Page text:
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Films to Help Kick Off Your Olympic Weekend

August 5, 2016
Olympic films

Kick off your Olympic weekend with one of these films from the Rutgers Libraries.

The moment we’ve been eagerly anticipating for the last four years is finally upon us—the opening ceremony for the 2016 Summer Olympic Games in Rio is tonight!

While we know you’ll be busy this weekend with all the rowing, water polo, and beach volleyball there is to watch on TV, why not kick things off by checking out one of these Olympics-inspired films, all available from the Rutgers Libraries?

Chariots of Fire

An exciting, inspiring true story of Harold Abrahams, Eric Liddell, and the dedicated team of athletic competitors who brought victory to Britain in the 1924 Olympics.


The intense story of the secret Israeli squad assigned to track down and assassinate the 11 Palestinians believed to have planned the 1972 Munich massacre of 11 Israeli athletes and the personal toll this mission of revenge takes on the team and the man who led it.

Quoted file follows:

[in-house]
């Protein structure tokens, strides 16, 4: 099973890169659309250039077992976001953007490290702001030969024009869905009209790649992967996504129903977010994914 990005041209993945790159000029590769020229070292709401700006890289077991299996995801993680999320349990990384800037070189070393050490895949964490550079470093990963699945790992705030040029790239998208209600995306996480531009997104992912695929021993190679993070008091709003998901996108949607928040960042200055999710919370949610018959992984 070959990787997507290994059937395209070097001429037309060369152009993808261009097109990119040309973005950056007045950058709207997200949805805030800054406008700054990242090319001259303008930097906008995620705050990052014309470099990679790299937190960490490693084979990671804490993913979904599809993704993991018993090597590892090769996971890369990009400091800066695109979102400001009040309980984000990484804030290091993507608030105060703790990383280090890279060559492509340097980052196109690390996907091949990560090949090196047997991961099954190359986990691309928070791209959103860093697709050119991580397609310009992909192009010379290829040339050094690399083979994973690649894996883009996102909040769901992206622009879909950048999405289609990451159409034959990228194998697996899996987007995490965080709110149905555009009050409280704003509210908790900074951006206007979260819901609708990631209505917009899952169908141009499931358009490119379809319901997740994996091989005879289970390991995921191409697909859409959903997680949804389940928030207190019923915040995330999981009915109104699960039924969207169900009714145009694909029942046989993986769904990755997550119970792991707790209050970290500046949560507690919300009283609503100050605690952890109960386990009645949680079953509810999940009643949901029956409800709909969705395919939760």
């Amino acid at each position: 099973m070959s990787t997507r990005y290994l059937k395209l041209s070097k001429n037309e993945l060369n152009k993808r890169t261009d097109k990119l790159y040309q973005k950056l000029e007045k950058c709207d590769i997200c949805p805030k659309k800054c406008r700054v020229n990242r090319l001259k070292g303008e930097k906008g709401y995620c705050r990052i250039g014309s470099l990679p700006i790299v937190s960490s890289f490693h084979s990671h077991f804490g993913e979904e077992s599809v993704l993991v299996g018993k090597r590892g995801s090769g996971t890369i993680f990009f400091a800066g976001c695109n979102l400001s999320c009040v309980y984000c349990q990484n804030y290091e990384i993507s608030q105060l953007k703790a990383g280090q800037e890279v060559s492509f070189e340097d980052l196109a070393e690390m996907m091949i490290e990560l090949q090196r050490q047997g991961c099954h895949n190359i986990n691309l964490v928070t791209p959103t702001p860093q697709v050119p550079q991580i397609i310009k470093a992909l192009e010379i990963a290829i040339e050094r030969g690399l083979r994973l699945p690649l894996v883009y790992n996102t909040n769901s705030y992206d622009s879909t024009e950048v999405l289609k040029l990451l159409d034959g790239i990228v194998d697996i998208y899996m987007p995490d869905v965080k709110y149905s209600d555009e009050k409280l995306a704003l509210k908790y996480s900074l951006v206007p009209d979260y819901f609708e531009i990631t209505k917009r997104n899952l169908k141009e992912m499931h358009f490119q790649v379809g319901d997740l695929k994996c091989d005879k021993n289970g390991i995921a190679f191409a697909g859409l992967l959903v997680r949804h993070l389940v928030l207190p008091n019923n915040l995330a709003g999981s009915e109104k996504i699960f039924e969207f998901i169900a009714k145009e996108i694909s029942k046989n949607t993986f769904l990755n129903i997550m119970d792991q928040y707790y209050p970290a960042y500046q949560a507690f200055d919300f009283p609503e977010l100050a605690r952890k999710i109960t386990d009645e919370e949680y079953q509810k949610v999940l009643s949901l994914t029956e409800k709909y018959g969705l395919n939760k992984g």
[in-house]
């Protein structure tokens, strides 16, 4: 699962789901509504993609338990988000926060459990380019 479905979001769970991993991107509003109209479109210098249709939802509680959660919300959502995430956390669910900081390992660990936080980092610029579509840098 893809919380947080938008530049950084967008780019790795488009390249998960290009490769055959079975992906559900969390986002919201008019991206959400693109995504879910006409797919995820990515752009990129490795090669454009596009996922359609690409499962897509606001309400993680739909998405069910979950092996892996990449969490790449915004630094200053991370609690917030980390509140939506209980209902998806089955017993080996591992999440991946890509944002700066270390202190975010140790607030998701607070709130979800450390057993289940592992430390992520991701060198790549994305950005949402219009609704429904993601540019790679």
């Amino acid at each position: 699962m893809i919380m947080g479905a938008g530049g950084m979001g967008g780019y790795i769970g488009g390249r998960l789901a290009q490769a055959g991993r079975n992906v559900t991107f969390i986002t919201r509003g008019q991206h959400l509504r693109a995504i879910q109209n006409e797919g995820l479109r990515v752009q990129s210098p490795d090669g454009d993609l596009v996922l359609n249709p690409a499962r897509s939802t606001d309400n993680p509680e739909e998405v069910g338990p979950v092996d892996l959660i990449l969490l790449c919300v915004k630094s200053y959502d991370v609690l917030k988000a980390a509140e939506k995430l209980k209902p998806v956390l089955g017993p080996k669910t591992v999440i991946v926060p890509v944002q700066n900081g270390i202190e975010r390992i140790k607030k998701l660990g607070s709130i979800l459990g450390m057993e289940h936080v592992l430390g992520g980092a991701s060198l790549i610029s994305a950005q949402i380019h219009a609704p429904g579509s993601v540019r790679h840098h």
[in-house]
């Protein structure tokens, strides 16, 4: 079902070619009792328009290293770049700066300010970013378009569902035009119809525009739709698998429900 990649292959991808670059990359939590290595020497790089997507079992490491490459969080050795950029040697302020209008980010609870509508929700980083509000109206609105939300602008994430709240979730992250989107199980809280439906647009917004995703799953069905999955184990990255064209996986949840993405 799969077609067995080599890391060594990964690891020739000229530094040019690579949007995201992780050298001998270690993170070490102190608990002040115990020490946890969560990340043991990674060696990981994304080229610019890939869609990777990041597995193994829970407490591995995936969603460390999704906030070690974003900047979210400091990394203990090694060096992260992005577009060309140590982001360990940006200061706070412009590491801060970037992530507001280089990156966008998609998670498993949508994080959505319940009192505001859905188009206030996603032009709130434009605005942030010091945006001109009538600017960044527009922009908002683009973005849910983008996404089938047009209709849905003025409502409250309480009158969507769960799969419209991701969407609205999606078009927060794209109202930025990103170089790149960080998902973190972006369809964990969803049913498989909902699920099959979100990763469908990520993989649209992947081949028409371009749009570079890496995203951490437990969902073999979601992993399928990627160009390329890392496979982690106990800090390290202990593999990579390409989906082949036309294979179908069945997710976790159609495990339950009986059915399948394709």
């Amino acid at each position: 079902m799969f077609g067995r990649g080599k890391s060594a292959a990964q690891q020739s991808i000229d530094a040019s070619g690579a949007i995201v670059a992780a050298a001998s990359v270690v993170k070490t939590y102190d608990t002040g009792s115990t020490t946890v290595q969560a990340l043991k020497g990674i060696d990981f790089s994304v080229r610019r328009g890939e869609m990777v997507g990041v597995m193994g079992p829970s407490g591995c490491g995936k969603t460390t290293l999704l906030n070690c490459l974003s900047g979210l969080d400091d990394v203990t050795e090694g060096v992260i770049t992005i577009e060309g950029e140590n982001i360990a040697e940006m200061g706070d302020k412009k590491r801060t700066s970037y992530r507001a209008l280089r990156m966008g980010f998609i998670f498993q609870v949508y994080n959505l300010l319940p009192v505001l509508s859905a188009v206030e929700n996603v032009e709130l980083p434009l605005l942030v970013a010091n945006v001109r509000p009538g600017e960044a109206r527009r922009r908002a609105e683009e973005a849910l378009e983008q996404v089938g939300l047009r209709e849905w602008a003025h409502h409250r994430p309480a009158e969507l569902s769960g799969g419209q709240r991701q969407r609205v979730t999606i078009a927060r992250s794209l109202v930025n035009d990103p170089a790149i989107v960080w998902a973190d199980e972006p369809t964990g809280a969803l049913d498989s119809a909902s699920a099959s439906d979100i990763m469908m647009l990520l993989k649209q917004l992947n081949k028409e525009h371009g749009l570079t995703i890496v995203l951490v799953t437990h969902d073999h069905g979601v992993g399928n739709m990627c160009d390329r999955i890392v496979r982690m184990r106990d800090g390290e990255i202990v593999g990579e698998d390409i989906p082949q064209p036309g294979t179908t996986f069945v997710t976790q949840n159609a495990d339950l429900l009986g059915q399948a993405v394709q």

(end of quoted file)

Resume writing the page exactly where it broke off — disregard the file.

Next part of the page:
The first of two films made to record the 1936 Summer Olympic Games in Berlin. Although controversial for its ties to, and representation of, National Socialism, it is considered by many to be a brilliant and ground-breaking sports documentary.

Downhill Racer

David Chappellet, a ruthlessly ambitious skier competing for Olympic gold with an underdog American team in Europe, clashes with his coach, who tries to temper the upstart's narcissistic drive for glory.


Cheryl Haworth is America's top Olympic weightlifter, ranked well above all men and women on Team USA. But at 5 feet 8 inches, weighing over 300 pounds, she doesn't fit easily into standard chairs, clothing sizes, or preconceptions. Strong! chronicles an athlete's struggle to defend her champion status as her weightlifting career inches towards its inevitable end, exploring the contradiction of a body that is at once celebrated within the confines of her sport and shunned by mainstream culture.

XVIII Olympiad Tokyo 1964

Comprehensive coverage of the 1964 Summer Olympics, focusing on the human aspects, emotions and reactions to the various events. Originally shot by 164 photographers in 74 hours of film.